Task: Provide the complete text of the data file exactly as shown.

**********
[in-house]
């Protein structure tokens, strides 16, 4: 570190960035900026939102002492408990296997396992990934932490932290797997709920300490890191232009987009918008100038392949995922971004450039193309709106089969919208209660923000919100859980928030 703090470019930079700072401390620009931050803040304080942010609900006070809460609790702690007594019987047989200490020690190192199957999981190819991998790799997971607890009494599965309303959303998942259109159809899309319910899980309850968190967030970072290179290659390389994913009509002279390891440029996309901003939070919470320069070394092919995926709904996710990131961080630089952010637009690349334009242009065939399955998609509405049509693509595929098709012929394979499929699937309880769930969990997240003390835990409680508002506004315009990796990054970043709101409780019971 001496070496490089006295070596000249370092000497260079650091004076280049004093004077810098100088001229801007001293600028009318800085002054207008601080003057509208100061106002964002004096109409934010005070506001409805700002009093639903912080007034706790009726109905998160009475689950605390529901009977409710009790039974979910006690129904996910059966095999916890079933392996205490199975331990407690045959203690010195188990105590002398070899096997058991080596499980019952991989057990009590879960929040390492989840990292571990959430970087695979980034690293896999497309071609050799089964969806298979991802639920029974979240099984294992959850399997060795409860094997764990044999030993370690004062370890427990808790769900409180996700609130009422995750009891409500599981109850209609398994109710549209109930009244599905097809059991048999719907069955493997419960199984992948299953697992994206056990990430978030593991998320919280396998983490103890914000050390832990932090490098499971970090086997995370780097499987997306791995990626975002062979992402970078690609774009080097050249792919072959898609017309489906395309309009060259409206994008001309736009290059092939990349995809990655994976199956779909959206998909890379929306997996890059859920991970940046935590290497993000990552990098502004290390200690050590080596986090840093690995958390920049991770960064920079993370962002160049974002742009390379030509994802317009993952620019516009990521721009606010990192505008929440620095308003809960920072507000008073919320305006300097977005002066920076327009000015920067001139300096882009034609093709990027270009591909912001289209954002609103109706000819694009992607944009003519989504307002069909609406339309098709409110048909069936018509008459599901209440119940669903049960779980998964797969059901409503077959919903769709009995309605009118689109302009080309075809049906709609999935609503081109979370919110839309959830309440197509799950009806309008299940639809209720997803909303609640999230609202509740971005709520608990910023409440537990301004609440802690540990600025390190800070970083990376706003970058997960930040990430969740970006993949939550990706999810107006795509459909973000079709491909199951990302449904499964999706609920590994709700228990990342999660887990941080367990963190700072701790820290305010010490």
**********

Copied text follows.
[in-house]
């Protein structure tokens, strides 16, 4: 570190960035900026939102002492408990296997396992990934932490932290797997709920300490890191232009987009918008100038392949995922971004450039193309709106089969919208209660923000919100859980928030 703090470019930079700072401390620009931050803040304080942010609900006070809460609790702690007594019987047989200490020690190192199957999981190819991998790799997971607890009494599965309303959303998942259109159809899309319910899980309850968190967030970072290179290659390389994913009509002279390891440029996309901003939070919470320069070394092919995926709904996710990131961080630089952010637009690349334009242009065939399955998609509405049509693509595929098709012929394979499929699937309880769930969990997240003390835990409680508002506004315009990796990054970043709101409780019971 001496070496490089006295070596000249370092000497260079650091004076280049004093004077810098100088001229801007001293600028009318800085002054207008601080003057509208100061106002964002004096109409934010005070506001409805700002009093639903912080007034706790009726109905998160009475689950605390529901009977409710009790039974979910006690129904996910059966095999916890079933392996205490199975331990407690045959203690010195188990105590002398070899096997058991080596499980019952991989057990009590879960929040390492989840990292571990959430970087695979980034690293896999497309071609050799089964969806298979991802639920029974979240099984294992959850399997060795409860094997764990044999030993370690004062370890427990808790769900409180996700609130009422995750009891409500599981109850209609398994109710549209109930009244599905097809059991048999719907069955493997419960199984992948299953697992994206056990990430978030593991998320919280396998983490103890914000050390832990932090490098499971970090086997995370780097499987997306791995990626975002062979992402970078690609774009080097050249792919072959898609017309489906395309309009060259409206994008001309736009290059092939990349995809990655994976199956779909959206998909890379929306997996890059859920991970940046935590290497993000990552990098502004290390200690050590080596986090840093690995958390920049991770960064920079993370962002160049974002742009390379030509994802317009993952620019516009990521721009606010990192505008929440620095308003809960920072507000008073919320305006300097977005002066920076327009000015920067001139300096882009034609093709990027270009591909912001289209954002609103109706000819694009992607944009003519989504307002069909609406339309098709409110048909069936018509008459599901209440119940669903049960779980998964797969059901409503077959919903769709009995309605009118689109302009080309075809049906709609999935609503081109979370919110839309959830309440197509799950009806309008299940639809209720997803909303609640999230609202509740971005709520608990910023409440537990301004609440802690540990600025390190800070970083990376706003970058997960930040990430969740970006993949939550990706999810107006795509459909973000079709491909199951990302449904499964999706609920590994709700228990990342999660887990941080367990963190700072701790820290305010010490």